Commerce meets conquest in this swashbuckling story of the six merchant-adventurers who built the modern world It was an era when monopoly trading companies were the unofficial agents of European expansion, controlling vast numbers of people and huge tracts of land, and taking on governmental and military functions. They managed their territories as business interests, treating their subjects as employees, customers, or competitors. The leaders of these trading enterprises exercised virtually unaccountable, dictatorial political power over millions of people. The merchant kings of the Age of Heroic Commerce were a rogue's gallery of larger-than-life men who, for a couple hundred years, expanded their far-flung commercial enterprises over a sizable portion of the world. They include Jan Pieterszoon Coen, the violent and autocratic pioneer of the Dutch East India Company; Peter Stuyvesant, the one-legged governor of the Dutch West India Company, whose narrow-minded approach lost Manhattan to the British; Robert Clive, who rose from company clerk to become head of the British East India Company and one of the wealthiest men in Britain; Alexandr Baranov of the Russian American Company; Cecil Rhodes, founder of De Beers and Rhodesia; and George Simpson, the "Little Emperor" of the Hudson's Bay Company, who was chauffeured about his vast fur domain in a giant canoe, exhorting his voyageurs to paddle harder so he could set speed records. Merchant Kings looks at the rise and fall of company rule in the centuries before colonialism, when nations belatedly assumed responsibility for their commercial enterprises. A blend of biography, corporate history, and colonial history, this book offers a panoramic, new perspective on the enormous cultural, political, and social legacies, good and bad, of this first period of unfettered globalization.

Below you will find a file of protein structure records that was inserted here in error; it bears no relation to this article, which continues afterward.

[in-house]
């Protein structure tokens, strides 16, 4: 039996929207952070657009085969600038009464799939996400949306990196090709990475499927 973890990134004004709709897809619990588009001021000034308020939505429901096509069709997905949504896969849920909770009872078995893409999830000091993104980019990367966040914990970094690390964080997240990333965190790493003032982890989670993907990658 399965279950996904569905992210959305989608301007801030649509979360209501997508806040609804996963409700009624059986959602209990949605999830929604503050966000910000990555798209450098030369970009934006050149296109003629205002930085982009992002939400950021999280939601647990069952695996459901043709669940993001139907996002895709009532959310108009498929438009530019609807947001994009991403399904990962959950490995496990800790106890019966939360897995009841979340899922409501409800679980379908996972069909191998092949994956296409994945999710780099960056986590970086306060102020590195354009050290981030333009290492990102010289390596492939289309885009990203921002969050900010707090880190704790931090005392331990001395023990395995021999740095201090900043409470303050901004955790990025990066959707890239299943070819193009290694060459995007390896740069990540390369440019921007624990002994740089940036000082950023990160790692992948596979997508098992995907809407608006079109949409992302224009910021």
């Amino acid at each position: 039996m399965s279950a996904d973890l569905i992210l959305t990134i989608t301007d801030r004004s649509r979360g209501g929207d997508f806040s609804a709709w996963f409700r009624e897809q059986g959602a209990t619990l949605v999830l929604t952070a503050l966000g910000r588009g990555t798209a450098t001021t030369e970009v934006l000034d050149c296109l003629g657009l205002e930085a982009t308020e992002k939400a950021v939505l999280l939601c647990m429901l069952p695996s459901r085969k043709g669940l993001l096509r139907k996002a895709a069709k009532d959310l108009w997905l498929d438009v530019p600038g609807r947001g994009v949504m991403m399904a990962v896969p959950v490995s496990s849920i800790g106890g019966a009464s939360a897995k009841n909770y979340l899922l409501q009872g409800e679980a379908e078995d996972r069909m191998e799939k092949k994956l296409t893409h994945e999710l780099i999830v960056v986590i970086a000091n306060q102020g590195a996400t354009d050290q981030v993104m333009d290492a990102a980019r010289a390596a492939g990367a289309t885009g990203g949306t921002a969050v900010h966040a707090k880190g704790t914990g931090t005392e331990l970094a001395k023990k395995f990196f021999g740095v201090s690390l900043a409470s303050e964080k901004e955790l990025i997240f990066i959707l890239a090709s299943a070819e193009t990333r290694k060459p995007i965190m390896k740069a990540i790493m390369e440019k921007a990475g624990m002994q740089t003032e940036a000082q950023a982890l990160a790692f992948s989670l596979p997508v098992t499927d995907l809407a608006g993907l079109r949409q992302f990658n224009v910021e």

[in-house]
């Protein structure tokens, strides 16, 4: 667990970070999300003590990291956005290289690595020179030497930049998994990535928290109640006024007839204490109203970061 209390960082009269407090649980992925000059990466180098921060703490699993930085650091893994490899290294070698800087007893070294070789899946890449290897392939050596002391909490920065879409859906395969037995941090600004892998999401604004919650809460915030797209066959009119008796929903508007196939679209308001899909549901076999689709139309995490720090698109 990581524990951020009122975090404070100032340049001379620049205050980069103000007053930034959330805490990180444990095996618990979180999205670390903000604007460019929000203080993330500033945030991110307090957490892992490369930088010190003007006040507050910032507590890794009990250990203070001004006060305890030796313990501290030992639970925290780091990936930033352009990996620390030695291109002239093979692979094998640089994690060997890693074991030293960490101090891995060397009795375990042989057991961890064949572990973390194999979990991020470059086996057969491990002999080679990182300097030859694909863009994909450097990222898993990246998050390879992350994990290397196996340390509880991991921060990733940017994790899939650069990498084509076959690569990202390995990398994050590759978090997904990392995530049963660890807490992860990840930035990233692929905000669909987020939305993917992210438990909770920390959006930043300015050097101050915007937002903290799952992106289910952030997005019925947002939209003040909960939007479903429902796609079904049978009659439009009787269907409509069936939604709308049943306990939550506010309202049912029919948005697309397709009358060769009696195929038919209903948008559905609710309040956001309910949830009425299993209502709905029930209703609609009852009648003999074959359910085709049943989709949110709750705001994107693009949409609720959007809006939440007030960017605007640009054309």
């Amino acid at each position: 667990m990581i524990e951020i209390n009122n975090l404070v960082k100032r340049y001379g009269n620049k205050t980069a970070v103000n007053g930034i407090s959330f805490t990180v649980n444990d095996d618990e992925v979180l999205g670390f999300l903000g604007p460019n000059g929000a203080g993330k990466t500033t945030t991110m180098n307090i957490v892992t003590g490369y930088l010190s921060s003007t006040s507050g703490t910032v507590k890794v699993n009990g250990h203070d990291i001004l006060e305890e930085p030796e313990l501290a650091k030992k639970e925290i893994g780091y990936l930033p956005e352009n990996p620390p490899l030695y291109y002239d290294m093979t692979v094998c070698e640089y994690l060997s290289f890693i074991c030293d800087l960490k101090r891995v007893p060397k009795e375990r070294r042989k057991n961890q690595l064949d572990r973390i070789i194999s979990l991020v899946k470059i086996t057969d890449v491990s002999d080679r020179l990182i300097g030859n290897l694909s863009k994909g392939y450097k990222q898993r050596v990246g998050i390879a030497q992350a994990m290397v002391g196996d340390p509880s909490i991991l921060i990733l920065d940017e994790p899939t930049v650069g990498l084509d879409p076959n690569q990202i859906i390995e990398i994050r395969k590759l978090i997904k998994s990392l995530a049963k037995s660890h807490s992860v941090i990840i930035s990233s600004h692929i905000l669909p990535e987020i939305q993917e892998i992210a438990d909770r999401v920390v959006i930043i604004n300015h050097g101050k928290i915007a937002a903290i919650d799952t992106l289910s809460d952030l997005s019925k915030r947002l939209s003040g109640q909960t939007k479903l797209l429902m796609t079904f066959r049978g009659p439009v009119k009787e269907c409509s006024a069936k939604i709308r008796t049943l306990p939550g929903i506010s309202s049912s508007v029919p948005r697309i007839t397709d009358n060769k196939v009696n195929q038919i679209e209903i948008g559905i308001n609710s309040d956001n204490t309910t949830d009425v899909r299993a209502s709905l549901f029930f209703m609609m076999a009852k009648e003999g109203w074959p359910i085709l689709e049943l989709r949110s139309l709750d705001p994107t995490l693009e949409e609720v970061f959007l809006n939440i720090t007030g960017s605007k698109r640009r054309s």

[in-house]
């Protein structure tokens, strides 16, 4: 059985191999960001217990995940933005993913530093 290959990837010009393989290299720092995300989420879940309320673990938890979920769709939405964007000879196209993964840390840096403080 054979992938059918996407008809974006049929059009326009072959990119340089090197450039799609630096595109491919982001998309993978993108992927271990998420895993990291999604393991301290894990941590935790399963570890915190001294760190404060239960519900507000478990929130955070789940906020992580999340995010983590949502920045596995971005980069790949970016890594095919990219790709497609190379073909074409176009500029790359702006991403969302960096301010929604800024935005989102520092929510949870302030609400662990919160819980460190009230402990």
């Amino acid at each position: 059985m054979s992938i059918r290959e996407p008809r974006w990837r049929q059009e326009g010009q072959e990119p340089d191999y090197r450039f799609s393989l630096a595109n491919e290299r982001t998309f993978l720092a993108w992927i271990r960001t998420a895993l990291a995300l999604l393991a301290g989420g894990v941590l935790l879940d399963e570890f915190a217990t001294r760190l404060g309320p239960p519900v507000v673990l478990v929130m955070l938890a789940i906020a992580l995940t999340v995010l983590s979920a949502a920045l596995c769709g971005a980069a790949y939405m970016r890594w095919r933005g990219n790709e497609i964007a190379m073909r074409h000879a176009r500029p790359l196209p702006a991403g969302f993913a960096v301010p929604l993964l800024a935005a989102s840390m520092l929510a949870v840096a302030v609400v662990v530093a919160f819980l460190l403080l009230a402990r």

An overview of the East India Company's policy towards religion throughout its period of rule in India.
Author: John McAleer
Publisher: University of Washington Press